As old man winter settles in, we find ourselves looking for activities to get us through the low temperatures and white fluffy snow on the ground. To make the most of the long, cold winter months many make their way toward the mountain tops with skis, snowboards, toboggans, and other various snow sports gear atop their vehicles.

Unfortunately, for these drivers, there’s more to worry about on their journey to the slopes than icy roads and inclement weather. According to a recent study by the American Automobile Association (AAA) over a 4 year period, almost 200,000 crashes, 39,000 injuries and more than 500 deaths were caused by objects falling from another vehicle or object. These accidents may have occurred, in part, from improper installation of or poor quality roof racks. Thankfully, many of these accidents can be avoided with proper care and precaution.

The most widely accepted test mode for roof racks is ISO: 11154. Products are tested on a SLED which simulates the impact of a vehicle crash. The roof rack is loaded with a set amount of weight and is accelerated to a minimum of 8 G’s and a minimum speed of 10 mph which mimics a low-speed city crash. Tests can be re run at various speeds and amounts of acceleration to simulate crashes of different magnitudes.

This winter season, Calspan, an independent testing facility based in Buffalo, NY, wants to help you avoid becoming a statistic.

Like most products, not all devices are created equal. Fortunately, there are standard test procedures that manufacturers can voluntarily put their products through to help you, the consumer, make the most educated decisions when purchasing a roof rack for your vehicle. Choosing to use a rack that has passed crash test standards allows you to put yourself and others on the road out of harm’s way in the unlikely event of a vehicle accident. Products that pass the standard are least likely to become a projectile on the road.

The most common standardized roof rack crash test explores what happens to the rack and its contents if a vehicle accident occurs. Testing a product allows manufacturers to collect data, allowing to help them build the safest version of their product.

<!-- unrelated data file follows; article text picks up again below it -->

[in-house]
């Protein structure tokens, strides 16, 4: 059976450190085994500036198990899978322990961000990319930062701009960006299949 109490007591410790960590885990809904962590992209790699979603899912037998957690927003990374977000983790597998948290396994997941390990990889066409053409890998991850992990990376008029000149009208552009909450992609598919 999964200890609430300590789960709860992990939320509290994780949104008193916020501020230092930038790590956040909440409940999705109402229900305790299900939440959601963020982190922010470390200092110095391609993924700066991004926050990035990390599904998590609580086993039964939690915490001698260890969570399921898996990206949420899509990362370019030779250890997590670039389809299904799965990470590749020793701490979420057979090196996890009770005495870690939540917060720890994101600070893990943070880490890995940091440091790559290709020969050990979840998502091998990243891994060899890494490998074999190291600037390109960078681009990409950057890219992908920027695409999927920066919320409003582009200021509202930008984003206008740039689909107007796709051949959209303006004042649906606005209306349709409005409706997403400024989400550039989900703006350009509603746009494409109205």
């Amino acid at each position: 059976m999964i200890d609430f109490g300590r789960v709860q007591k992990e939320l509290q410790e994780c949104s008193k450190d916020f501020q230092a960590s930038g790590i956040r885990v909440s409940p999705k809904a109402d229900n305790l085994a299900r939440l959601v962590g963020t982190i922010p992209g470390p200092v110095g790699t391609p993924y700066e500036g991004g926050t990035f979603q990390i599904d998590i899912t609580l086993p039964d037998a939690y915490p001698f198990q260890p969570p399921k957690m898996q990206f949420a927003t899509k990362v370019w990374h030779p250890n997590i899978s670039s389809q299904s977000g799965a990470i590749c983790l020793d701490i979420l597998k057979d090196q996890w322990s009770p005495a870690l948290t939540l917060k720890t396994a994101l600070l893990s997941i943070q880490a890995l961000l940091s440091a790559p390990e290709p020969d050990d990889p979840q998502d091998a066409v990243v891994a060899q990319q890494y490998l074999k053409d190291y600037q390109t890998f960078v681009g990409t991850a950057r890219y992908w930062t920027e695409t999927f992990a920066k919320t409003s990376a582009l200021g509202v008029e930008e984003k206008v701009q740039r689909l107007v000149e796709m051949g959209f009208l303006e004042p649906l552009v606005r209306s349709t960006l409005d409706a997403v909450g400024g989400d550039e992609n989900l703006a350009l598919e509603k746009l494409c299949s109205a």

Calspan’s lab is approved to run these tests and has experienced everything from catastrophic failures to extremely robust systems. During the test, a roof rack system is attached to Calspan’s Hyge SLED systemwhich simulates a vehicle crash impact and monitors various data points on the product. The most widely accepted test uses impact speeds of 10-mph, however, this test can be run repeatedly at various speeds, weights, and forces.

Calspan’s recommendations for ensuring safe travel while using a roof rack system:

  1. Check your vehicle manual to make sure that the roof is rated to handle the load you are about to add to the system. Don’t forget to include the weight of the rack and the approximate weight of the cargo you’d like to secure.
  2. When purchasing a roof rack, check to see if the product has been tested to meet any safety standards. Typically, you can find this information on the manufacturer’s website.
  3. Don’t exceed any weight limits for the roof or the roof rack system.
  4. If you need to stack your cargo, place heavier items on the bottom and keep lighter objects towards the top to help balance and distribute the load.
  5. Before leaving your driveway, know how tall the added cargo makes your vehicle. This will help you avoid entering tricky situations where your clearance is limited, like in a parking ramp.
  6. After driving with your system connected to your vehicle, be sure to check all bolts and connections to ensure nothing has loosened up over the first few miles of use.
  7. Drive with caution! The added weight on top of the vehicle will alter the center of gravity of the vehicle, your car may drive differently around turns, cornering, braking, and accelerating.

Calspan is the go-to resource for roof rack manufacturers crash testing needs.  Their capable lab has the proper test equipment and infrastructure to mount any type of roof rack product (basket, cargo carrier, ski rack, bike rack, etc.) to its SLED system to simulate a crash.  To learn more about SLED Testing or Vehicle Crash Testing, please visit or contact us.

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Company News Mobility & Safety